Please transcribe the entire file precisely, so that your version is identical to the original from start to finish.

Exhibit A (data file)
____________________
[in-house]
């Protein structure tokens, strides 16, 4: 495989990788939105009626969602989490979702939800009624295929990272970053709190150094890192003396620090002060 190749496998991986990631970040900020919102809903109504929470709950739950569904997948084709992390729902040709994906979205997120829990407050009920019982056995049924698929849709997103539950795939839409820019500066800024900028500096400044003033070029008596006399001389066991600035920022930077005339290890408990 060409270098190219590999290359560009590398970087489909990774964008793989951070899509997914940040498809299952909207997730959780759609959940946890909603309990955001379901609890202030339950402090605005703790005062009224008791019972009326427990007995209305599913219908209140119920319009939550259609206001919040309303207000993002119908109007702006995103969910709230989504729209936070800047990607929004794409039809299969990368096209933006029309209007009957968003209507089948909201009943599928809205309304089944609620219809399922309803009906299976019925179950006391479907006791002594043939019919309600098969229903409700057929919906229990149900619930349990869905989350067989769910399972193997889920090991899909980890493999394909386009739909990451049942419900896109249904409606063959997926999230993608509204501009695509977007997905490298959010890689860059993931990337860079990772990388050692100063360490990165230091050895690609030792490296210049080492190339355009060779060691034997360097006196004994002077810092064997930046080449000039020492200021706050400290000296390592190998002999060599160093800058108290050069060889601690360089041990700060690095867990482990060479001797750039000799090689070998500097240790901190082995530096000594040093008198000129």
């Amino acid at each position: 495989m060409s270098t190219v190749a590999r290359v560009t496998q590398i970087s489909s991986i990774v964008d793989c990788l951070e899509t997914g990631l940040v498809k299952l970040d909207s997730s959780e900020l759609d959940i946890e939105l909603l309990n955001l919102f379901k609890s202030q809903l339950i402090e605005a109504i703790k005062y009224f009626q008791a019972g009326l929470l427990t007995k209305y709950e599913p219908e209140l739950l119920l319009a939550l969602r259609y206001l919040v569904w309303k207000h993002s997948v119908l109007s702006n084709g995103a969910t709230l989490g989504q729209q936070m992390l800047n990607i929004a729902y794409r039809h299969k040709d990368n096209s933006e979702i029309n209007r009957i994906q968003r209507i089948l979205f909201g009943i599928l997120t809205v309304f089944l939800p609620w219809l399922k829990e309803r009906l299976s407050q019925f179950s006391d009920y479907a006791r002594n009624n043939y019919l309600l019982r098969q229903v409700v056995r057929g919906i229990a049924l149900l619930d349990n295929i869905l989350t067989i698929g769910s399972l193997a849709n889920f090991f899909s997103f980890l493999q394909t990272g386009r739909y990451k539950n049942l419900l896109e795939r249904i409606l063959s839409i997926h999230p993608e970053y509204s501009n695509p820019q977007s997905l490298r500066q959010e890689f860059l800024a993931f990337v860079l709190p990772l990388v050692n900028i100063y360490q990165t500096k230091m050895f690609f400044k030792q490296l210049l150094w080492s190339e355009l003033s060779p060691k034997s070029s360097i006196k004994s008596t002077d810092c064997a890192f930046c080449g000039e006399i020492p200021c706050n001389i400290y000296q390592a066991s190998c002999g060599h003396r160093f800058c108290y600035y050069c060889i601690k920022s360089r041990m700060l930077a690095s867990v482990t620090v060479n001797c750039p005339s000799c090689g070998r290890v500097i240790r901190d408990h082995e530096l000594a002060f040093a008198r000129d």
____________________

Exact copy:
[in-house]
């Protein structure tokens, strides 16, 4: 495989990788939105009626969602989490979702939800009624295929990272970053709190150094890192003396620090002060 190749496998991986990631970040900020919102809903109504929470709950739950569904997948084709992390729902040709994906979205997120829990407050009920019982056995049924698929849709997103539950795939839409820019500066800024900028500096400044003033070029008596006399001389066991600035920022930077005339290890408990 060409270098190219590999290359560009590398970087489909990774964008793989951070899509997914940040498809299952909207997730959780759609959940946890909603309990955001379901609890202030339950402090605005703790005062009224008791019972009326427990007995209305599913219908209140119920319009939550259609206001919040309303207000993002119908109007702006995103969910709230989504729209936070800047990607929004794409039809299969990368096209933006029309209007009957968003209507089948909201009943599928809205309304089944609620219809399922309803009906299976019925179950006391479907006791002594043939019919309600098969229903409700057929919906229990149900619930349990869905989350067989769910399972193997889920090991899909980890493999394909386009739909990451049942419900896109249904409606063959997926999230993608509204501009695509977007997905490298959010890689860059993931990337860079990772990388050692100063360490990165230091050895690609030792490296210049080492190339355009060779060691034997360097006196004994002077810092064997930046080449000039020492200021706050400290000296390592190998002999060599160093800058108290050069060889601690360089041990700060690095867990482990060479001797750039000799090689070998500097240790901190082995530096000594040093008198000129």
């Amino acid at each position: 495989m060409s270098t190219v190749a590999r290359v560009t496998q590398i970087s489909s991986i990774v964008d793989c990788l951070e899509t997914g990631l940040v498809k299952l970040d909207s997730s959780e900020l759609d959940i946890e939105l909603l309990n955001l919102f379901k609890s202030q809903l339950i402090e605005a109504i703790k005062y009224f009626q008791a019972g009326l929470l427990t007995k209305y709950e599913p219908e209140l739950l119920l319009a939550l969602r259609y206001l919040v569904w309303k207000h993002s997948v119908l109007s702006n084709g995103a969910t709230l989490g989504q729209q936070m992390l800047n990607i929004a729902y794409r039809h299969k040709d990368n096209s933006e979702i029309n209007r009957i994906q968003r209507i089948l979205f909201g009943i599928l997120t809205v309304f089944l939800p609620w219809l399922k829990e309803r009906l299976s407050q019925f179950s006391d009920y479907a006791r002594n009624n043939y019919l309600l019982r098969q229903v409700v056995r057929g919906i229990a049924l149900l619930d349990n295929i869905l989350t067989i698929g769910s399972l193997a849709n889920f090991f899909s997103f980890l493999q394909t990272g386009r739909y990451k539950n049942l419900l896109e795939r249904i409606l063959s839409i997926h999230p993608e970053y509204s501009n695509p820019q977007s997905l490298r500066q959010e890689f860059l800024a993931f990337v860079l709190p990772l990388v050692n900028i100063y360490q990165t500096k230091m050895f690609f400044k030792q490296l210049l150094w080492s190339e355009l003033s060779p060691k034997s070029s360097i006196k004994s008596t002077d810092c064997a890192f930046c080449g000039e006399i020492p200021c706050n001389i400290y000296q390592a066991s190998c002999g060599h003396r160093f800058c108290y600035y050069c060889i601690k920022s360089r041990m700060l930077a690095s867990v482990t620090v060479n001797c750039p005339s000799c090689g070998r290890v500097i240790r901190d408990h082995e530096l000594a002060f040093a008198r000129d």